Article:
Allows the operating system to process events and messages waiting in the message queue.
For example, you can allow a user to click a Cancel button while a processor- intensive operation is executing. In this case, without DoEvents, the click event is not processed until after the operation had completed. With DoEvents, Windows allocates time for the Cancel button’s Click event to fire and the event handler to execute.
The following example uses a form with two command buttons to
illustrate DoEvents. Suppose the user clicks CommandButton1. Then the
Do loop in the click event executes indefinitely.
However, if the user clicks CommandButton2, its click event is
processed when the
DoEvents statement in
CommandButton1_Click is executed. This sets the Boolean flag to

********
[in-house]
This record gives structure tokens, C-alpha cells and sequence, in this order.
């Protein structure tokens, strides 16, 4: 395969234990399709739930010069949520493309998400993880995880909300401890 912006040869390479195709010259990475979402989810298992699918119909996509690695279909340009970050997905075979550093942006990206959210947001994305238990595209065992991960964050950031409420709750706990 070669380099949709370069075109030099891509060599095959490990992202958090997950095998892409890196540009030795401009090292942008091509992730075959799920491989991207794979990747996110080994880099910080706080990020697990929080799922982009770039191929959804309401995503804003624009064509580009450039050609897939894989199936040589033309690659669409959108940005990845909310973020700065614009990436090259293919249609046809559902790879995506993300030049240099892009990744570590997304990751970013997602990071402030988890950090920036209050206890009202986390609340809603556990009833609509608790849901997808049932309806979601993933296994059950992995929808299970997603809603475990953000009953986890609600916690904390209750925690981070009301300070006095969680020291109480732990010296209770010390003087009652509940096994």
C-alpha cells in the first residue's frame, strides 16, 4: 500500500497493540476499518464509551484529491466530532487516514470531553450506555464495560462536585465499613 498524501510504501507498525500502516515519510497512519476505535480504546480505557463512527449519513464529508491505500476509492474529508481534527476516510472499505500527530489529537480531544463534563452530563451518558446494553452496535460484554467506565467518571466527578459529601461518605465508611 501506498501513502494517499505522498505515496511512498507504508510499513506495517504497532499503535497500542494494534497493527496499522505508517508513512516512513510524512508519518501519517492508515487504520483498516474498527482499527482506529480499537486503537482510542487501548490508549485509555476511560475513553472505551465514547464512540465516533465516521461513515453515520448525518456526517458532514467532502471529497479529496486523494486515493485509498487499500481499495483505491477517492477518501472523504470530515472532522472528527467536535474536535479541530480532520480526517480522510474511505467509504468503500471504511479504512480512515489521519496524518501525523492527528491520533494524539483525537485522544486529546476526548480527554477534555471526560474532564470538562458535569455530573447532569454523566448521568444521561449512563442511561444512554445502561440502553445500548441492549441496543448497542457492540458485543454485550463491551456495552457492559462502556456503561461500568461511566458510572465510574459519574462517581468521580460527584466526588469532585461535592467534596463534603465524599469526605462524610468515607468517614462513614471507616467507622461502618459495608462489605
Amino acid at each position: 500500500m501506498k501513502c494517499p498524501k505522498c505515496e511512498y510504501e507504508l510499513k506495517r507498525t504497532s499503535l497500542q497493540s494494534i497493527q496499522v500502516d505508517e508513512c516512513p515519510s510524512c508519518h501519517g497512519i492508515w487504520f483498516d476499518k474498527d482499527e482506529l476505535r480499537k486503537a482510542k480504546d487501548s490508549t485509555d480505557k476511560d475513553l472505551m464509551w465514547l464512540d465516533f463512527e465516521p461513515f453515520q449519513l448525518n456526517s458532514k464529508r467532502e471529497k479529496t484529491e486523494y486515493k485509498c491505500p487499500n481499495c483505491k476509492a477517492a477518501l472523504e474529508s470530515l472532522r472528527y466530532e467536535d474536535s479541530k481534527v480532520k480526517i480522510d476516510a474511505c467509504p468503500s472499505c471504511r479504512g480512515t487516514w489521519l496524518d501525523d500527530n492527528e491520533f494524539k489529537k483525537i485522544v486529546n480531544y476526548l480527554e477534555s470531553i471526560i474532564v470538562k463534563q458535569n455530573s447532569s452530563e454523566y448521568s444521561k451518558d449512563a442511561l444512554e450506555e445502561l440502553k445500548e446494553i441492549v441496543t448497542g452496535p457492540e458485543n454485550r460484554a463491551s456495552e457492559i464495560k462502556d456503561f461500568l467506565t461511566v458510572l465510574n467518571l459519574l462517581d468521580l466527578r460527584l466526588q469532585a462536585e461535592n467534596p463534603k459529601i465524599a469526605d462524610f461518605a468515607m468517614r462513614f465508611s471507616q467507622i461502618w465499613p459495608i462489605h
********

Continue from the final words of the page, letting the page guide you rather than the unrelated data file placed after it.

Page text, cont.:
False, which terminates the
Option Explicit Private lngCtr As Long Private blnFlag As Boolean Private Sub Button1_Click(ByVal sender As System.Object, _ ByVal e As System.EventArgs) _ Handles Button1.Click blnFlag = True Do While blnFlag lngCtr = lngCtr + 1 DoEvents( ) Loop MsgBox("Loop interrupted after " & lngCtr & _ " iterations.") End Sub Private Sub CommandButton2_Click( ) blnFlag = False End Sub
While DoEvents can be indispensable for increasing the responsiveness of your application, it should at the same time be used judiciously, since it entails an enormous performance ...